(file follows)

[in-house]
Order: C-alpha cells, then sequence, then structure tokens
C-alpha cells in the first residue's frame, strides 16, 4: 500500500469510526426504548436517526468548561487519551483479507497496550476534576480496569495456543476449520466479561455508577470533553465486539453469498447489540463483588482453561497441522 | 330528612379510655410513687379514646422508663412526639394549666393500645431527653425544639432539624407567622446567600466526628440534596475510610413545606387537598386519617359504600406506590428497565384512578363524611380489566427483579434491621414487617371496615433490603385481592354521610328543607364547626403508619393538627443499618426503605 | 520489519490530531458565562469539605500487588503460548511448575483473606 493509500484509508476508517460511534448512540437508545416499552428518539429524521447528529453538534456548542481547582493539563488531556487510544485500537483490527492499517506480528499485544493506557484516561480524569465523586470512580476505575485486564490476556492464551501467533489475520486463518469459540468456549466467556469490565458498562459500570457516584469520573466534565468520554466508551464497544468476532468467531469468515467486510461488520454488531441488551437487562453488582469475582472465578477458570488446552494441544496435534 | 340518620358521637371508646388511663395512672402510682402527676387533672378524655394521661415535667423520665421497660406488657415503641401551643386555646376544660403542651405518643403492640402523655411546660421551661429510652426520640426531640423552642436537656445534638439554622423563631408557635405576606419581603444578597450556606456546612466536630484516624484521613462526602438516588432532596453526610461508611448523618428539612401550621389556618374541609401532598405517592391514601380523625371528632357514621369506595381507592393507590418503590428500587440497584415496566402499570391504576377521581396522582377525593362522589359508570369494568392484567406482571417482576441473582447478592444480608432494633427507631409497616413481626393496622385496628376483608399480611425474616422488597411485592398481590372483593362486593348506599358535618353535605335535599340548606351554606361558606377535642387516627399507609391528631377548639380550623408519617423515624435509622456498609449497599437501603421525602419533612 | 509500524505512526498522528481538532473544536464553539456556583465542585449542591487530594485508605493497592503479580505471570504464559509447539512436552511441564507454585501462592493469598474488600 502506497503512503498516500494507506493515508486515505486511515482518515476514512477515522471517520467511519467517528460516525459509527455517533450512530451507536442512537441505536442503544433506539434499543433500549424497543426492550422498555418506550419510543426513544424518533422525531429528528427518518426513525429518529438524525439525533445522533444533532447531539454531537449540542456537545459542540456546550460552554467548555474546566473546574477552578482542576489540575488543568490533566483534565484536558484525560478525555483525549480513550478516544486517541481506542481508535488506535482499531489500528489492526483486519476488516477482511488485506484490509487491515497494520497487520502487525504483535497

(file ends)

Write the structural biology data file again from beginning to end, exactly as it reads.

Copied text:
[in-house]
Order: C-alpha cells, then sequence, then structure tokens
C-alpha cells in the first residue's frame, strides 16, 4: 500500500469510526426504548436517526468548561487519551483479507497496550476534576480496569495456543476449520466479561455508577470533553465486539453469498447489540463483588482453561497441522 | 330528612379510655410513687379514646422508663412526639394549666393500645431527653425544639432539624407567622446567600466526628440534596475510610413545606387537598386519617359504600406506590428497565384512578363524611380489566427483579434491621414487617371496615433490603385481592354521610328543607364547626403508619393538627443499618426503605 | 520489519490530531458565562469539605500487588503460548511448575483473606 493509500484509508476508517460511534448512540437508545416499552428518539429524521447528529453538534456548542481547582493539563488531556487510544485500537483490527492499517506480528499485544493506557484516561480524569465523586470512580476505575485486564490476556492464551501467533489475520486463518469459540468456549466467556469490565458498562459500570457516584469520573466534565468520554466508551464497544468476532468467531469468515467486510461488520454488531441488551437487562453488582469475582472465578477458570488446552494441544496435534 | 340518620358521637371508646388511663395512672402510682402527676387533672378524655394521661415535667423520665421497660406488657415503641401551643386555646376544660403542651405518643403492640402523655411546660421551661429510652426520640426531640423552642436537656445534638439554622423563631408557635405576606419581603444578597450556606456546612466536630484516624484521613462526602438516588432532596453526610461508611448523618428539612401550621389556618374541609401532598405517592391514601380523625371528632357514621369506595381507592393507590418503590428500587440497584415496566402499570391504576377521581396522582377525593362522589359508570369494568392484567406482571417482576441473582447478592444480608432494633427507631409497616413481626393496622385496628376483608399480611425474616422488597411485592398481590372483593362486593348506599358535618353535605335535599340548606351554606361558606377535642387516627399507609391528631377548639380550623408519617423515624435509622456498609449497599437501603421525602419533612 | 509500524505512526498522528481538532473544536464553539456556583465542585449542591487530594485508605493497592503479580505471570504464559509447539512436552511441564507454585501462592493469598474488600 502506497503512503498516500494507506493515508486515505486511515482518515476514512477515522471517520467511519467517528460516525459509527455517533450512530451507536442512537441505536442503544433506539434499543433500549424497543426492550422498555418506550419510543426513544424518533422525531429528528427518518426513525429518529438524525439525533445522533444533532447531539454531537449540542456537545459542540456546550460552554467548555474546566473546574477552578482542576489540575488543568490533566483534565484536558484525560478525555483525549480513550478516544486517541481506542481508535488506535482499531489500528489492526483486519476488516477482511488485506484490509487491515497494520497487520502487525504483535497